The charming Rosebay, known in our gardens as well as the fields, is found in the Temperate and Arctic parts of Europe at the present day (there are no earlier records), in N. and W. Asia, as far east as the Himalayas, and in America. In Great Britain it has not been found in Cornwall, but in the rest of the Peninsula, and the whole of the Channel and Thames provinces. In Anglia it is not found in West Suffolk and Cambridge nor in Hunts or Northants, but throughout the Severn province; in Wales only in Glamorgan, Brecon, Cardigan, Merioneth, Carnarvon, Denbigh, Anglesea, and Flint. It is not found in S. Lincs or Notts in the Trent province, but throughout the Mersey and Humber provinces except in S.E. Yorks, and throughout the Tyne and Lakes provinces. In Scotland it is found throughout the W. Lowlands, except in Wigtown and Renfrew; in the S. Lowlands, except in Peebles, Selkirk, Haddington; the whole of E. Highlands, West Highlands, except Mid Ebudes; and in the North Highlands everywhere except in E. Sutherland. It is found in the Highlands at 2700 ft., and in N. and E. Ireland.

The Rosebay is a woodland plant, delighting in a rocky upland clearing, but growing as frequently on the loose rubble of a quarry side or wherever natural scars and crags are exposed, in the neighbourhood of woods. One of our handsomest wild flowers, held also in admiration in the garden, Rosebay is tall, erect, much branched, with numerous long, narrow, lance-shaped, veined, scattered leaves, alternate, with a white midrib and whitish under side, the margin minutely and finely toothed. The stems are downy. The bracts or leaf-like organs are like the leaves connected with the flower. The second Latin name explains the shape of the leaves.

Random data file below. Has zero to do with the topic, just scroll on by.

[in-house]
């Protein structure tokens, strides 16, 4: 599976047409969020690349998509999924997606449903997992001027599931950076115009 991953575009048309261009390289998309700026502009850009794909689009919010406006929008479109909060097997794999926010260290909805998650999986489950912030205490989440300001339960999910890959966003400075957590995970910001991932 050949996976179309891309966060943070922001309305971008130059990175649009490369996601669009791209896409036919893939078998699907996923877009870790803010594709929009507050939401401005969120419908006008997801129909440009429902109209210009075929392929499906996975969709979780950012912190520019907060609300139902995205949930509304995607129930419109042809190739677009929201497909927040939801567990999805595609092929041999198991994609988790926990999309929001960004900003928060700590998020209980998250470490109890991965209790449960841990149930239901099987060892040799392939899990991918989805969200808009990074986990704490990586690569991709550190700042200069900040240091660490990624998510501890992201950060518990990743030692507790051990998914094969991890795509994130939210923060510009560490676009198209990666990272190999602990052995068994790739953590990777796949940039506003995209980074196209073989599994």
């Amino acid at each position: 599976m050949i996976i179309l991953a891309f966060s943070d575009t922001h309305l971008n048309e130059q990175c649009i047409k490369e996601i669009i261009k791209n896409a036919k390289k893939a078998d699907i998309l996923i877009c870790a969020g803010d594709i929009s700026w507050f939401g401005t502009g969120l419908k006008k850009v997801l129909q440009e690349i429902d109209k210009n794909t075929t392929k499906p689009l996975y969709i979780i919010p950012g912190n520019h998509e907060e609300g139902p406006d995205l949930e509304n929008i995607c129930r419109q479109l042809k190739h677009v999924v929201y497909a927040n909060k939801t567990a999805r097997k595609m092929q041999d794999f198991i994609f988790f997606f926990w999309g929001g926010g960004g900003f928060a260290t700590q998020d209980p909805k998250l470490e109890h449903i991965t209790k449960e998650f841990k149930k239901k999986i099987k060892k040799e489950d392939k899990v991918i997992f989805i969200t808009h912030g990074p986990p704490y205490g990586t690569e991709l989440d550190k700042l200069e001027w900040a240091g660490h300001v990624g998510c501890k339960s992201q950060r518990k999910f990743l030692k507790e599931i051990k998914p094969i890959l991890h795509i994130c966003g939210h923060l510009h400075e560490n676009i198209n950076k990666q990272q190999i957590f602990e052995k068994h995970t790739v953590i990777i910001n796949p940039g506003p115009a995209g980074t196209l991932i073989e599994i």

The first Latin name refers to the inferior position of the ovary below the perianth, the flowers apparently resting on a lobe or pod (later). The flowers are purple, unequal or irregular, in a spike. The calyx is spreading and free, the stigma is bent.

The plant is 3-4 ft. high. It flowers in July and August. It is perennial, increasing by division, and often cultivated.

Sprengel, as long ago as 1790, showed that the flowers, which open soon after sunrise, are proterandrous, i.e. the anthers ripen first, though in some the stigma is ripe first, and self-pollination would occur if insects did not visit them.

The flowers are large and purple, in a tall, conspicuous spike, and are much visited by insects. Honey is secreted by the green, fleshy upper surface of the ovary, and is easily reached by insects, but protected from the rain, as it then bends over. The expanded, flattened lower ends of the filaments or anther-stalks form a hollow cone, which encloses the base of the style and the honey surrounding" it, protecting the latter; and where the style issues at the apex of the cone hairs prevent the entrance of rain, while insects can gain access through the anther-stalks.